Welcome to our Gymnastics Discussion Community
555,589 messages... 44,515 topics... and 6,778 members
Join for FREE!
Thank you for supporting our sponsors Energym Music & Norberts!

For Coaches chalk on beam... yes or no?

Status
Not open for further replies.

CoachCatt27

New Member
May 13, 2008
13
Ok, i'm a new team coach at a small gym... the owner totally opposes using chalk on the beams because he says it ruins them. He's had the same 4 beams for like over 20 years... and he's had high levels train on them before back in the 80's early 90's. BUT, the highest level at the gym now are level 7's and they're scared to do their skills without chalk on their hands and feet b/c of sweating... they feel so much more comfortable when they use chalk. When i was in gymnastics, the beams at the gyms i went to had chalk on them... i can't imagine not using chalk.
So i just wanted to get opinions from other coaches... I was thinking about talking to the owner and seeing if maybe we could have just one beam that they're allowed to use chalk on? I dont wanna like step on any toes or anything though since i am new. But is an injury from slipping off the beam worth it just to be able to keep the beams longer??

Opinions and comments would be great. Thanks!
 

lannamavity

Member
Sep 13, 2007
409
way out West
Ok, i'm a new team coach at a small gym... the owner totally opposes using chalk on the beams because he says it ruins them. He's had the same 4 beams for like over 20 years... and he's had high levels train on them before back in the 80's early 90's. BUT, the highest level at the gym now are level 7's and they're scared to do their skills without chalk on their hands and feet b/c of sweating... they feel so much more comfortable when they use chalk. When i was in gymnastics, the beams at the gyms i went to had chalk on them... i can't imagine not using chalk.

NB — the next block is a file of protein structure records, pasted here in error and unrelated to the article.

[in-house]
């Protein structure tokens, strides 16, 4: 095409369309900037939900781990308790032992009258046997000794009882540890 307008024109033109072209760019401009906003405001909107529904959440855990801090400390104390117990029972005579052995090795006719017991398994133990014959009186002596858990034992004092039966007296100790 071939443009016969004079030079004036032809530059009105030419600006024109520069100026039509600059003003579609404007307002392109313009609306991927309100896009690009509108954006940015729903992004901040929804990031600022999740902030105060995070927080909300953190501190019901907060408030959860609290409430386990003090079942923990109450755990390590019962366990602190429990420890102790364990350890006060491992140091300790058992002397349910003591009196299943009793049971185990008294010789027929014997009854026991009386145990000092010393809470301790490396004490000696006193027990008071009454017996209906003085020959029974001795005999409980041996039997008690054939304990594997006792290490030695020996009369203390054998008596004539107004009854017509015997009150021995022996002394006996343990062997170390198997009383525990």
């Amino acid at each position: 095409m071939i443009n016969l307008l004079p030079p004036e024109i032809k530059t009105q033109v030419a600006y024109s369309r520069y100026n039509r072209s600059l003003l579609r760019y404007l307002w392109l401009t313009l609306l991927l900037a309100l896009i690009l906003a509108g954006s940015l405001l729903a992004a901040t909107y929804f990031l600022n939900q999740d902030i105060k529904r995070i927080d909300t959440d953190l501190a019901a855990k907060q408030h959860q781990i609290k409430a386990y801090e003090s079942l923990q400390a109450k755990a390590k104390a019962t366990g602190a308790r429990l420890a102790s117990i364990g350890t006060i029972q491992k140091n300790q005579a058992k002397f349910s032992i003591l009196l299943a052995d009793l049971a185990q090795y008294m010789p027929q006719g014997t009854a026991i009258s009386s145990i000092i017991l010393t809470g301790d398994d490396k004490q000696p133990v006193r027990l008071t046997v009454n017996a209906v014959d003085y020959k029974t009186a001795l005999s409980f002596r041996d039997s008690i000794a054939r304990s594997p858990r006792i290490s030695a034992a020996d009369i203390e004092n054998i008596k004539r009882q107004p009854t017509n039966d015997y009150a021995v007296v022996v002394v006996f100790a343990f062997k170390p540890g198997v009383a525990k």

So i just wanted to get opinions from other coaches... I was thinking about talking to the owner and seeing if maybe we could have just one beam that they're allowed to use chalk on? I dont wanna like step on any toes or anything though since i am new. But is an injury from slipping off the beam worth it just to be able to keep the beams longer??

Opinions and comments would be great. Thanks!

We have Level 10's who have won beam at JO Nationals, and they never use chalk. They just wipe off their feet on carpet or the mat and go, so it can be done.
 

gymdog

Well-Known Member
Coach
Former Gymnast
Proud Relative
Jul 5, 2007
5,121
I think it kind of does. But it's hard to control anyway because if you have meets people will use, it will get on there anyway. My coaches would try to make rules like you can only get it every three turns but then it was never enforced. I know a lot of people who have just gotten beams recovered lately. The newer covers are better, you don't NEED chalk as much, and but they also don't seem to get the chalk buildup the same. We have some older beams at my old gym and the older covers are just different. I don't really mind them, but I've known two people who got older beams recovered in the last year (as opposed to buying completely new ones) and they both thought it was worth the money. If the beam is 20 years then it doesn't seem like chalk is going to be the problem...?